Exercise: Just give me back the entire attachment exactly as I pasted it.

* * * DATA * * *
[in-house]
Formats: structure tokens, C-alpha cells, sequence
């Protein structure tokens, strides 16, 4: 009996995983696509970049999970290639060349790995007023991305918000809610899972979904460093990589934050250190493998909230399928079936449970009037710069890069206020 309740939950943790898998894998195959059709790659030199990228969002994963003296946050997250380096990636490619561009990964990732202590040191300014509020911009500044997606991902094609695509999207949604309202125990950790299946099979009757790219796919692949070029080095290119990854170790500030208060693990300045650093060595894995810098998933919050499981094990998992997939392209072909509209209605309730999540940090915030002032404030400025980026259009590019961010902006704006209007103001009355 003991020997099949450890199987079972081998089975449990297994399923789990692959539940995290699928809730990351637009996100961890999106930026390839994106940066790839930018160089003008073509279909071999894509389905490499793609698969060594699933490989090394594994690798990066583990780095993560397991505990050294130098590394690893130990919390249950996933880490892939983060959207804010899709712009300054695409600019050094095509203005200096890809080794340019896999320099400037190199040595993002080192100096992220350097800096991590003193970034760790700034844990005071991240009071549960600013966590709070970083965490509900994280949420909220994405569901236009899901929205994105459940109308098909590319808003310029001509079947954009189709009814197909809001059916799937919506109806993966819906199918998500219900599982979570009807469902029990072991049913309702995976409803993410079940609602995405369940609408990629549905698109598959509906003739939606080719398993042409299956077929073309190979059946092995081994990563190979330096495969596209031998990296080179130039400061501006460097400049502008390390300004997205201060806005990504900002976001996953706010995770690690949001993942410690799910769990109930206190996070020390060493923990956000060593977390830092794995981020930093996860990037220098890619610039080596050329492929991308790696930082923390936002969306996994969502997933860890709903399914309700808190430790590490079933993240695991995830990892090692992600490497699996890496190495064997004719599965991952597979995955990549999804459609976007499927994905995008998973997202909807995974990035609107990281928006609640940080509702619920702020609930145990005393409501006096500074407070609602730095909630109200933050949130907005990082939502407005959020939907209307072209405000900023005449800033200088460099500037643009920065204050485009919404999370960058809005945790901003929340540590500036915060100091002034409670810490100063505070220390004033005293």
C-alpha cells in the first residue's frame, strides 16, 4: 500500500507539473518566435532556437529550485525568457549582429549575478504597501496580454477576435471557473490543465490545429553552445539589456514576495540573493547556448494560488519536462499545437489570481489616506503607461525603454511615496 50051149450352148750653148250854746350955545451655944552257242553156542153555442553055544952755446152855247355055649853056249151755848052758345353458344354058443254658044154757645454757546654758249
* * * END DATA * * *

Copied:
[in-house]
Formats: structure tokens, C-alpha cells, sequence
């Protein structure tokens, strides 16, 4: 009996995983696509970049999970290639060349790995007023991305918000809610899972979904460093990589934050250190493998909230399928079936449970009037710069890069206020 309740939950943790898998894998195959059709790659030199990228969002994963003296946050997250380096990636490619561009990964990732202590040191300014509020911009500044997606991902094609695509999207949604309202125990950790299946099979009757790219796919692949070029080095290119990854170790500030208060693990300045650093060595894995810098998933919050499981094990998992997939392209072909509209209605309730999540940090915030002032404030400025980026259009590019961010902006704006209007103001009355 003991020997099949450890199987079972081998089975449990297994399923789990692959539940995290699928809730990351637009996100961890999106930026390839994106940066790839930018160089003008073509279909071999894509389905490499793609698969060594699933490989090394594994690798990066583990780095993560397991505990050294130098590394690893130990919390249950996933880490892939983060959207804010899709712009300054695409600019050094095509203005200096890809080794340019896999320099400037190199040595993002080192100096992220350097800096991590003193970034760790700034844990005071991240009071549960600013966590709070970083965490509900994280949420909220994405569901236009899901929205994105459940109308098909590319808003310029001509079947954009189709009814197909809001059916799937919506109806993966819906199918998500219900599982979570009807469902029990072991049913309702995976409803993410079940609602995405369940609408990629549905698109598959509906003739939606080719398993042409299956077929073309190979059946092995081994990563190979330096495969596209031998990296080179130039400061501006460097400049502008390390300004997205201060806005990504900002976001996953706010995770690690949001993942410690799910769990109930206190996070020390060493923990956000060593977390830092794995981020930093996860990037220098890619610039080596050329492929991308790696930082923390936002969306996994969502997933860890709903399914309700808190430790590490079933993240695991995830990892090692992600490497699996890496190495064997004719599965991952597979995955990549999804459609976007499927994905995008998973997202909807995974990035609107990281928006609640940080509702619920702020609930145990005393409501006096500074407070609602730095909630109200933050949130907005990082939502407005959020939907209307072209405000900023005449800033200088460099500037643009920065204050485009919404999370960058809005945790901003929340540590500036915060100091002034409670810490100063505070220390004033005293």
C-alpha cells in the first residue's frame, strides 16, 4: 500500500507539473518566435532556437529550485525568457549582429549575478504597501496580454477576435471557473490543465490545429553552445539589456514576495540573493547556448494560488519536462499545437489570481489616506503607461525603454511615496 50051149450352148750653148250854746350955545451655944552257242553156542153555442553055544952755446152855247355055649853056249151755848052758345353458344354058443254658044154757645454757546654758249